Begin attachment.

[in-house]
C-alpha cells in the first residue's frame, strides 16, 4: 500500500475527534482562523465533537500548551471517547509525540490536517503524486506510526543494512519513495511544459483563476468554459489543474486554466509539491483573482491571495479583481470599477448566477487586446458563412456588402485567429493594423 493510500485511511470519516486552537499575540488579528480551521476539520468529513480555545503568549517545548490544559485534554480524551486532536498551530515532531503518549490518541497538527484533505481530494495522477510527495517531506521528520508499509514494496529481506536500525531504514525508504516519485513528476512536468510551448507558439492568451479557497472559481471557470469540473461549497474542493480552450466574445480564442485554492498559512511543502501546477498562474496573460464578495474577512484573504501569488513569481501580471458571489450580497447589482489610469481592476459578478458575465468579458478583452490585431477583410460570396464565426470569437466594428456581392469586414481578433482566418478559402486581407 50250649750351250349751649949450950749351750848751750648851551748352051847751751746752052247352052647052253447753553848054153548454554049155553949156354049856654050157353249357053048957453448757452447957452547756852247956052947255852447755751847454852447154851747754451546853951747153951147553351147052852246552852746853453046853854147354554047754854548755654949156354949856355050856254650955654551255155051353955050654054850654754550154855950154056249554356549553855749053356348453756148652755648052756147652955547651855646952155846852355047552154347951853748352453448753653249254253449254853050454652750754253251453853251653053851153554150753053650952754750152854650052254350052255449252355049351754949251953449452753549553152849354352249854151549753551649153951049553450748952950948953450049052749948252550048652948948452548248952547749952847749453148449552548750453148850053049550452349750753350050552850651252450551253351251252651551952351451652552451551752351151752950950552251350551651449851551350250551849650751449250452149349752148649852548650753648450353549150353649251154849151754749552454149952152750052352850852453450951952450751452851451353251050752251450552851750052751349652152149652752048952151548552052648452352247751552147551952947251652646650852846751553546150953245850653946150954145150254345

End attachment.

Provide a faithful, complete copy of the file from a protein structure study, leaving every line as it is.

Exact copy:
[in-house]
C-alpha cells in the first residue's frame, strides 16, 4: 500500500475527534482562523465533537500548551471517547509525540490536517503524486506510526543494512519513495511544459483563476468554459489543474486554466509539491483573482491571495479583481470599477448566477487586446458563412456588402485567429493594423 493510500485511511470519516486552537499575540488579528480551521476539520468529513480555545503568549517545548490544559485534554480524551486532536498551530515532531503518549490518541497538527484533505481530494495522477510527495517531506521528520508499509514494496529481506536500525531504514525508504516519485513528476512536468510551448507558439492568451479557497472559481471557470469540473461549497474542493480552450466574445480564442485554492498559512511543502501546477498562474496573460464578495474577512484573504501569488513569481501580471458571489450580497447589482489610469481592476459578478458575465468579458478583452490585431477583410460570396464565426470569437466594428456581392469586414481578433482566418478559402486581407 50250649750351250349751649949450950749351750848751750648851551748352051847751751746752052247352052647052253447753553848054153548454554049155553949156354049856654050157353249357053048957453448757452447957452547756852247956052947255852447755751847454852447154851747754451546853951747153951147553351147052852246552852746853453046853854147354554047754854548755654949156354949856355050856254650955654551255155051353955050654054850654754550154855950154056249554356549553855749053356348453756148652755648052756147652955547651855646952155846852355047552154347951853748352453448753653249254253449254853050454652750754253251453853251653053851153554150753053650952754750152854650052254350052255449252355049351754949251953449452753549553152849354352249854151549753551649153951049553450748952950948953450049052749948252550048652948948452548248952547749952847749453148449552548750453148850053049550452349750753350050552850651252450551253351251252651551952351451652552451551752351151752950950552251350551651449851551350250551849650751449250452149349752148649852548650753648450353549150353649251154849151754749552454149952152750052352850852453450951952450751452851451353251050752251450552851750052751349652152149652752048952151548552052648452352247751552147551952947251652646650852846751553546150953245850653946150954145150254345